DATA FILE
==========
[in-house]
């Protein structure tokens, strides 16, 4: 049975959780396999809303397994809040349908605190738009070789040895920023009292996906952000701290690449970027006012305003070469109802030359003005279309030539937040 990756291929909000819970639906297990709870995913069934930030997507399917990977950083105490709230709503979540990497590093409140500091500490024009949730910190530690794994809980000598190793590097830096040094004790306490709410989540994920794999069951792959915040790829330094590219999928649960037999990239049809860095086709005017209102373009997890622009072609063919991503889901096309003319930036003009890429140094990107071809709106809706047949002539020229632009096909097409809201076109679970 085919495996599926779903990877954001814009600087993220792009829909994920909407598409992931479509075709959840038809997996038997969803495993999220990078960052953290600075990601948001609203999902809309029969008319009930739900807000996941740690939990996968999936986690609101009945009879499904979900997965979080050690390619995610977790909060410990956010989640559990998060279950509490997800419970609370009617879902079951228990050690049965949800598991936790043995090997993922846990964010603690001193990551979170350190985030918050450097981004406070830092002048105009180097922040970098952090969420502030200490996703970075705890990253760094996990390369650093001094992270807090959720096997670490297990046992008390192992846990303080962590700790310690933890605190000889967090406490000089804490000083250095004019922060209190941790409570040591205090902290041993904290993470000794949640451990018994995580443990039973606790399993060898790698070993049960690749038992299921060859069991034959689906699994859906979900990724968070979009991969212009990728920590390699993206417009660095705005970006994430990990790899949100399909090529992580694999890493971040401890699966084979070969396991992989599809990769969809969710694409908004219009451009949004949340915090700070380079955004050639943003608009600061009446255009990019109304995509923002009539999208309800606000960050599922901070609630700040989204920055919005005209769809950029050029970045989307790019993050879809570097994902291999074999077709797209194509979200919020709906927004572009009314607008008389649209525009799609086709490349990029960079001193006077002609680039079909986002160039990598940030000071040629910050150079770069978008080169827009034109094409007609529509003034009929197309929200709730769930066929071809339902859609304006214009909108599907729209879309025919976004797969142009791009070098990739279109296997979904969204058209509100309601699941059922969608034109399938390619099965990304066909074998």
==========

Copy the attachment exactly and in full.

[in-house]
């Protein structure tokens, strides 16, 4: 049975959780396999809303397994809040349908605190738009070789040895920023009292996906952000701290690449970027006012305003070469109802030359003005279309030539937040 990756291929909000819970639906297990709870995913069934930030997507399917990977950083105490709230709503979540990497590093409140500091500490024009949730910190530690794994809980000598190793590097830096040094004790306490709410989540994920794999069951792959915040790829330094590219999928649960037999990239049809860095086709005017209102373009997890622009072609063919991503889901096309003319930036003009890429140094990107071809709106809706047949002539020229632009096909097409809201076109679970 085919495996599926779903990877954001814009600087993220792009829909994920909407598409992931479509075709959840038809997996038997969803495993999220990078960052953290600075990601948001609203999902809309029969008319009930739900807000996941740690939990996968999936986690609101009945009879499904979900997965979080050690390619995610977790909060410990956010989640559990998060279950509490997800419970609370009617879902079951228990050690049965949800598991936790043995090997993922846990964010603690001193990551979170350190985030918050450097981004406070830092002048105009180097922040970098952090969420502030200490996703970075705890990253760094996990390369650093001094992270807090959720096997670490297990046992008390192992846990303080962590700790310690933890605190000889967090406490000089804490000083250095004019922060209190941790409570040591205090902290041993904290993470000794949640451990018994995580443990039973606790399993060898790698070993049960690749038992299921060859069991034959689906699994859906979900990724968070979009991969212009990728920590390699993206417009660095705005970006994430990990790899949100399909090529992580694999890493971040401890699966084979070969396991992989599809990769969809969710694409908004219009451009949004949340915090700070380079955004050639943003608009600061009446255009990019109304995509923002009539999208309800606000960050599922901070609630700040989204920055919005005209769809950029050029970045989307790019993050879809570097994902291999074999077709797209194509979200919020709906927004572009009314607008008389649209525009799609086709490349990029960079001193006077002609680039079909986002160039990598940030000071040629910050150079770069978008080169827009034109094409007609529509003034009929197309929200709730769930066929071809339902859609304006214009909108599907729209879309025919976004797969142009791009070098990739279109296997979904969204058209509100309601699941059922969608034109399938390619099965990304066909074998």